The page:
23. An antenna system according to claim 22 wherein said substantially planar reflector also reflects radiation to and/or from said coverage antenna.
24. A mobile communications wireless network including two or more antenna systems according to claim 1, each system being arranged to communicate with mobile devices in a respective coverage area; and a network controller coupled to said antenna systems.
25. An antenna system including a coverage antenna with a coverage beam pattern; an auxiliary antenna with an auxiliary beam pattern having a mainlobe with an amplitude, width, and direction selected so as to modify said coverage beam pattern; and a transmit/receive system for receiving uplink signals from said antennas and transmitting downlink signals to said antennas.
26. An antenna system according to claim 25 wherein said auxiliary beam pattern has a mainlobe with a width lower than a width of a mainlobe of said coverage beam pattern.
27. An antenna system according to claim 25 wherein said transmit/receive system receives signals at a first frequency in said receive mode, and transmits signals at a second frequency in said transmit mode.
28. An antenna system according to claim 25 wherein a mainlobe of said auxiliary beam pattern is directed so as to adjust the position of a null of said coverage beam pattern.
29. An antenna system according to claim 25 wherein a mainlobe of said auxiliary beam pattern is directed so as to null-fill said coverage beam pattern.
30. An antenna system according to claim 25 wherein the auxiliary beam pattern has a phase selected so as to modify said coverage beam pattern.
31. An antenna system according to claim 30 including a variable phase shifter for varying a phase of said auxiliary antenna.
32. An antenna system according to claim 25 including an attenuator for lowering an amplitude of said auxiliary beam pattern.
33. An antenna system according to claim 32 wherein said attenuator is a motorized electromechanical attenuator.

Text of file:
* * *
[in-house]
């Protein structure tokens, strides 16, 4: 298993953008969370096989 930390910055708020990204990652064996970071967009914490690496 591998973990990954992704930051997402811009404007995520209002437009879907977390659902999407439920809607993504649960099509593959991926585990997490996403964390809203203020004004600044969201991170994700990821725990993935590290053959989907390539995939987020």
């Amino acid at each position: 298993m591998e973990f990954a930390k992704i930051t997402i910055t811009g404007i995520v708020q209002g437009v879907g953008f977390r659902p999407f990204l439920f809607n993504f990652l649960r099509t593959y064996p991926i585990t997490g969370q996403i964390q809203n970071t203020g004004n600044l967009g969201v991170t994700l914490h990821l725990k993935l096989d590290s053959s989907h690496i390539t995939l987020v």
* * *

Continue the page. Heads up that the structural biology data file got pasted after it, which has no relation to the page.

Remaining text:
34. An antenna system according to claim 25 wherein said coverage antenna has a smaller length than said auxiliary antenna.
35. An antenna system according to claim 25 wherein said coverage antenna has a smaller number of antenna elements than said auxiliary antenna.
36. An antenna system according to claim 25 wherein a mainlobe of said auxiliary beam pattern has a width in a vertical plane which is lower than a width of a mainlobe of said coverage beam pattern in a vertical plane.
37. An antenna system according to claim 25 wherein a mainlobe of said coverage beam is downwardly downtilted.
38. An antenna system according to claim 25 wherein a downtilt angle of a mainlobe of said auxiliary beam pattern is different to a downtilt angle of a mainlobe of said coverage beam pattern.
39. An antenna system according to claim 38 wherein said downtilt angle of said mainlobe of said auxiliary beam pattern is lower than said downtilt angle of said mainlobe of said coverage beam pattern.
40. An antenna system according to claim 25 including a phase shifter for electrically steering said auxiliary beam pattern.
41. An antenna system according to claim 25 wherein said antenna system is configured to operate at a selected wavelength λ, and the spacing between said coverage antenna and said auxiliary antenna is less than 1.3 λ.
42. An antenna system according to claim 41 wherein the spacing between said coverage antenna and said auxiliary antenna is less than 1.0 λ.
43. An antenna system according to claim 25 including a substantially planar reflector for reflecting radiation to and/or from said coverage antenna.
44. An antenna system according to claim 25 including a substantially planar reflector for reflecting radiation to and/or from said auxiliary antenna.
45. An antenna system according to claim 44 wherein said substantially planar reflector also reflects radiation to and/or from said coverage antenna.
46. A mobile communications wireless network including two or more antenna systems according to claim 25, each system being arranged to communicate with mobile devices in a respective coverage area; and a network controller coupled to said antenna systems.
Description
FIELD OF THE INVENTION

The present invention relates to an antenna system, typically but not exclusively for use in a mobile communications wireless network.

DESCRIPTION OF THE RELATED ART

The capacity of wireless networks is often found to be interference limited. Such interference predominantly comes from nearest neighbour cells using the same frequency. This problem is illustrated in FIG. 10, which shows a vertical section through a first base station 50 and nearest neighbour base station 51. Each base station has an antenna with a respective mainlobe 52,53, first upper sidelobes 54,55 and second upper sidelobes 56,57. At the downtilt angle shown in FIG. 10, it can be seen that the first upper sidelobes 54,55 are directed horizontally. As a result, the sidelobe 55 acts an interference source for the receive channel of the base station 50, and the sidelobe 54 acts an interference source for the receive channel of the base station 51. Similarly, the second upper sidelobes 56,57 can act as interference sources for larger angles of downtilt.